California’s Occupational Safety and Health Standards Board (Cal/OSHA) adopted revised COVID-19 Prevention Emergency Temporary Standards on Thursday, June 17, stating vaccinated employees do not need to wear face masks.

Gov. Gavin Newsom signed an executive order enabling the revisions to take effect without the normal 10-day review period by the Office of Administrative Law, providing clarity and consistency for employers and employees as California fully reopens its economy.

The revisions include the following:

• Fully vaccinated employees do not need to be offered testing or excluded from work after close contact unless they have COVID-19 symptoms.

• Fully vaccinated employees do not need to wear face coverings except for certain situations during outbreaks and in settings where the Public Health Department requires all persons to wear them. Employers must document the vaccination status of fully vaccinated employees if they do not wear face coverings indoors.

• Employees are not required to wear face coverings when outdoors regardless of vaccination status except for certain employees during outbreaks.

• Employees are explicitly allowed to wear a face mask without fear of retaliation from employers.

• Physical distancing requirements have been eliminated except where an employer determines there is a hazard and for certain employees during major outbreaks.

• Employees who are not fully vaccinated may request respirators for voluntary use from their employers at no cost and without fear of retaliation from their employers.

• Employees who are not fully vaccinated and exhibit COVID-19 symptoms must be offered testing by their employer.

• Employer-provided housing and transportation are exempt from the regulations where all employees are fully vaccinated.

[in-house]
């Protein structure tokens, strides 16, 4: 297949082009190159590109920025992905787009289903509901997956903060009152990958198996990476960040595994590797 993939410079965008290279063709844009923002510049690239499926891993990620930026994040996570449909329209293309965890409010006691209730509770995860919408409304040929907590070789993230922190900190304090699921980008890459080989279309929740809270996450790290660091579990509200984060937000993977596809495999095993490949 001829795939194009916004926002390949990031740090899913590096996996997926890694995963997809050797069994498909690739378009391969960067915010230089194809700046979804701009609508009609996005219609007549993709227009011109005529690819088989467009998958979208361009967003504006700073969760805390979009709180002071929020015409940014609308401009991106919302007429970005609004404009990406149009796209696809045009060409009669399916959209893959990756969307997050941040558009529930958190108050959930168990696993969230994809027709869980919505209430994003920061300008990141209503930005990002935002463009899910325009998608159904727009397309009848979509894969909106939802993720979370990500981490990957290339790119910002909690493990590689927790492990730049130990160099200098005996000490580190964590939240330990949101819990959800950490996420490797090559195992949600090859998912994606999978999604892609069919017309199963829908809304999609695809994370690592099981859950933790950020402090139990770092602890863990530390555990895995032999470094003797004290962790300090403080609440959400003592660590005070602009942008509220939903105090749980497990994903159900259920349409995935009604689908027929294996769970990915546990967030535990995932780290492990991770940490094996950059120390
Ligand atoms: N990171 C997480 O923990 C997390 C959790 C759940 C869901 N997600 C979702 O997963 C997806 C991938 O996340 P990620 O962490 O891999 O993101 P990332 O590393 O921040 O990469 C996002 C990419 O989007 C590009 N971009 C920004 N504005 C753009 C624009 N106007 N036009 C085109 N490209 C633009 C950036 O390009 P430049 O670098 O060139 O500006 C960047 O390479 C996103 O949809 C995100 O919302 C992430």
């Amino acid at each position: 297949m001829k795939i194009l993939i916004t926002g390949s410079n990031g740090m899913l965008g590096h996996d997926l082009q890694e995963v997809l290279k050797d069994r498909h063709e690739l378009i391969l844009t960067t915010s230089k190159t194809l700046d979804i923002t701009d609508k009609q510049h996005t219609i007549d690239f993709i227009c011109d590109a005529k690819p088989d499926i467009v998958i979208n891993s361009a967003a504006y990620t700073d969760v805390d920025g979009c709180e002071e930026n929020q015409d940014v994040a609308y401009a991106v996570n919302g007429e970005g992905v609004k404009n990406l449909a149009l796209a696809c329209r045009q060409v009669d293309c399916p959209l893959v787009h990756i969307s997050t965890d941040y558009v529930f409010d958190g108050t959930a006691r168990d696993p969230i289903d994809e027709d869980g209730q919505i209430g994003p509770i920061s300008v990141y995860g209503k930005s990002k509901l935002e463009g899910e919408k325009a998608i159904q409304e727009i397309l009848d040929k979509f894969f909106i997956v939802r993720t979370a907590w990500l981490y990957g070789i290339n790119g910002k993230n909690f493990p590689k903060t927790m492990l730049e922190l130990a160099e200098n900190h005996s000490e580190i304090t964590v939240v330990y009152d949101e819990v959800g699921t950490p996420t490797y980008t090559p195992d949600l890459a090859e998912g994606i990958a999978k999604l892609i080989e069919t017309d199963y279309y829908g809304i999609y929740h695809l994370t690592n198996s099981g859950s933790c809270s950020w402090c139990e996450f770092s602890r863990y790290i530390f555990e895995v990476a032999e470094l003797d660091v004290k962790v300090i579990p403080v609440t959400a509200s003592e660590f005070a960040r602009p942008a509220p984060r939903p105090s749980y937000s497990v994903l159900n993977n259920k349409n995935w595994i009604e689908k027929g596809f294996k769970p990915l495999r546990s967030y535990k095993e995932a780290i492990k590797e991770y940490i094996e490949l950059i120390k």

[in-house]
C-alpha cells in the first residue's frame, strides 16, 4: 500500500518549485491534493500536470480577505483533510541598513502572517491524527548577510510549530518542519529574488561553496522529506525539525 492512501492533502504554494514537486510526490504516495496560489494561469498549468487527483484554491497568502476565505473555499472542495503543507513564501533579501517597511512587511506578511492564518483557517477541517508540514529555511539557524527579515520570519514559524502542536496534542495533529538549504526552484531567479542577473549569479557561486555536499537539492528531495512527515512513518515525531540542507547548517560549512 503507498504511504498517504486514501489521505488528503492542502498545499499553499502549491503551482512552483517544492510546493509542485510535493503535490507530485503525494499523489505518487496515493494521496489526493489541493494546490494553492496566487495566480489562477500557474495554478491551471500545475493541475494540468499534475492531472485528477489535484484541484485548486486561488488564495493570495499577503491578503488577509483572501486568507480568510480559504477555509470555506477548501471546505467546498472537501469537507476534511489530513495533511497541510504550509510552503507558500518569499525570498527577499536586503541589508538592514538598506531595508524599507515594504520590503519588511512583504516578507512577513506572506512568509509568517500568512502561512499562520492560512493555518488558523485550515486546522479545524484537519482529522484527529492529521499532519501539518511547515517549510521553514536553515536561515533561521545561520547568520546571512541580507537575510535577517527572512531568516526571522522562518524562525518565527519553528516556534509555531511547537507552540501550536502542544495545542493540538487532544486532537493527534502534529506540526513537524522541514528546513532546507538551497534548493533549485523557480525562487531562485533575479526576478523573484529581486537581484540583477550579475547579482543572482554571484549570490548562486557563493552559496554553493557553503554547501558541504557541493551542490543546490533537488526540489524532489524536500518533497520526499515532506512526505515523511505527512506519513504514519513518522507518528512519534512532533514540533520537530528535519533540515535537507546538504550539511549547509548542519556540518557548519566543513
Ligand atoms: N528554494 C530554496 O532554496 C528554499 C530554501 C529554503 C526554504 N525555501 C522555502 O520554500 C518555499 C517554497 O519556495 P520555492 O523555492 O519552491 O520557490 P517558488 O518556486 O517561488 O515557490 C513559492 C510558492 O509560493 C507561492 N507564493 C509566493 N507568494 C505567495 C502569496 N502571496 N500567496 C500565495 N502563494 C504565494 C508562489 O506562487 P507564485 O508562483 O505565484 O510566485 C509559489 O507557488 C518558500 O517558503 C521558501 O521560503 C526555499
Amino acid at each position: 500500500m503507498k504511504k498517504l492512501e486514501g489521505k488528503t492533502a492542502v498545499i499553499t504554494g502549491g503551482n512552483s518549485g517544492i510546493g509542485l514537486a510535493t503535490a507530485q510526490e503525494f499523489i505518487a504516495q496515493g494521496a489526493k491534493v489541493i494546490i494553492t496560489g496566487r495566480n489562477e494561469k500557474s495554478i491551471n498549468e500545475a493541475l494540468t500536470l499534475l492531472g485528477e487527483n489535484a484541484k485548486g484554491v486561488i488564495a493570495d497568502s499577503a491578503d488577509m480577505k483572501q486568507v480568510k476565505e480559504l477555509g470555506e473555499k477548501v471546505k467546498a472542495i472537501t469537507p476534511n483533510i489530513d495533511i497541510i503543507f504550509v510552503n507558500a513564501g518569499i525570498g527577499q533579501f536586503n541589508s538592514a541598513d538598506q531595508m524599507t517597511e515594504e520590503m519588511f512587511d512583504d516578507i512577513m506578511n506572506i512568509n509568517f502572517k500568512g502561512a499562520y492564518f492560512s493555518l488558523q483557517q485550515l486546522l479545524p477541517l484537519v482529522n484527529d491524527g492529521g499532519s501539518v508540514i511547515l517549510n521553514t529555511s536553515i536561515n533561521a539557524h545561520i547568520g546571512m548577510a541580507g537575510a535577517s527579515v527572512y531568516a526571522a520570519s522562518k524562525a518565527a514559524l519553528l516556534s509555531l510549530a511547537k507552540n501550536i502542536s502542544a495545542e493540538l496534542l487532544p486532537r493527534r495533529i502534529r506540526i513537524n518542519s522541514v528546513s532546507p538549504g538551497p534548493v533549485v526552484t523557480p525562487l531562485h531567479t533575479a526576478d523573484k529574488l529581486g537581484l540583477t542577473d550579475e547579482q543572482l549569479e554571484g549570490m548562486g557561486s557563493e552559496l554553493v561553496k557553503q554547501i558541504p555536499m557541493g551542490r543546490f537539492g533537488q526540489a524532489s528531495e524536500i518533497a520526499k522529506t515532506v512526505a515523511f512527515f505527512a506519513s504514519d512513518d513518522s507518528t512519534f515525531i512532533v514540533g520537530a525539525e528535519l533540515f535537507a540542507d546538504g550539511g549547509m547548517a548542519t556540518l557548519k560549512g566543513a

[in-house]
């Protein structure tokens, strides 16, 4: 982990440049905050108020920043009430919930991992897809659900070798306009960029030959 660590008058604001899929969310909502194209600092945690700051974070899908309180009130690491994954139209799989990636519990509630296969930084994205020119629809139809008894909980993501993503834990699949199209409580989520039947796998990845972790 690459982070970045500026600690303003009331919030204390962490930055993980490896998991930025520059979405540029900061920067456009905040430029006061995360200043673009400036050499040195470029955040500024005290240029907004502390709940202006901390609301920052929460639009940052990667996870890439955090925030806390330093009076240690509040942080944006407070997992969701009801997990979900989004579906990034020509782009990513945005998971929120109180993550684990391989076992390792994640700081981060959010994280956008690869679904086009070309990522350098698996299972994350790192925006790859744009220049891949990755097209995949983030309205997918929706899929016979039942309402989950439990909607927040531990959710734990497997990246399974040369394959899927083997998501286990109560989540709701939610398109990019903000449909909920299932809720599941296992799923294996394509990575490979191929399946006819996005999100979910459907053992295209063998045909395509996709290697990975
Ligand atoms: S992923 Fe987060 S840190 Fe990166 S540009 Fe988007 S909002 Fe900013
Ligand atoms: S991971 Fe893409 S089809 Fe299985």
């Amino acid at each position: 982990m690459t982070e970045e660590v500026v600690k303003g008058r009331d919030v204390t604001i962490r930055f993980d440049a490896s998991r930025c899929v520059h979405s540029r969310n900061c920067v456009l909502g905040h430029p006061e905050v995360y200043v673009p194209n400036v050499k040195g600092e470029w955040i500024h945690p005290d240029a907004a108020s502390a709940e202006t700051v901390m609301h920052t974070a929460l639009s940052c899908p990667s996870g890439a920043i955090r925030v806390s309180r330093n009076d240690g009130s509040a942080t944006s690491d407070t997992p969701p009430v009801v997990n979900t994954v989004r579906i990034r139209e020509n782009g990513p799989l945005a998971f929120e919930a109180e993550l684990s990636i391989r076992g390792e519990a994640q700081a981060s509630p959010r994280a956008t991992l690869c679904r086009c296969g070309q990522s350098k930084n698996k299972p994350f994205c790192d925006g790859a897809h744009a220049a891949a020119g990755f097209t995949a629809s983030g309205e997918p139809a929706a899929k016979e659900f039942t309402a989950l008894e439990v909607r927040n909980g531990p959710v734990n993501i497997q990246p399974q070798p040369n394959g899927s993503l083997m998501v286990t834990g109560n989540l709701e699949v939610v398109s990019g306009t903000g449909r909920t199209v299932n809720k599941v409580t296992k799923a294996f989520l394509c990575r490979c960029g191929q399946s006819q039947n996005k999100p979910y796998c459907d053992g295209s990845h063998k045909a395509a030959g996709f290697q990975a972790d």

• Employers must review the Interim guidance for Ventilation, Filtration and Air Quality in Indoor Environments.

• Employers must evaluate ventilation systems to maximize outdoor air and increase filtration efficiency and evaluate the use of additional air cleaning systems.

However, according to the California Department of Industrial Relations, nothing in the revised emergency temporary standards prevents an employer from requiring all employees to wear a face mask instead of having their vaccine status documented. Also, employees in certain indoor settings must wear a mask regardless of vaccination status if required by a Public Health order. As of June 15, indoor settings where masks are still required for everyone include public transit, K-12 educational facilities, health care and long-term care settings, correctional and detention facilities and shelters.

As of Tuesday, June 22, San Bernardino County recorded 299,320 total cases, up 306 from last week’s 299,014. The county recorded 293,836 recoveries, up 247 from last week’s 293,589. A total of 4,642 deaths have been recorded, up 40 from last week’s 4,602.  

The 64 hospital patients are up 18 from the previous week’s 46. The patients are utilizing 2.6% of the beds, up slightly from the previous week’s 1.9%. The county recorded 17 positive ICU patients, up two from the previous week. COVID-19 patients are occupying 3.9% of these beds. ICU availability rose from 38.9% to 41.8%

As of Tuesday, June 22, Redlands recorded 8,885 total cases, one less case than the previous week’s 8,886. Redlands’ total death count rose from 220 to 221. During the week of June 6, the city had 14 new cases and a test positivity rate of 1%. The previous week, the city had 11 new cases and a test positivity rate of 0.2%.

During the week of June 6, Redlands Unified recorded 1.4 daily new cases per 100,000 residents within the district.

According to John Hopkins University, San Bernardino County remains eighth in total COVID-19 cases out of the country’s 3,143 counties.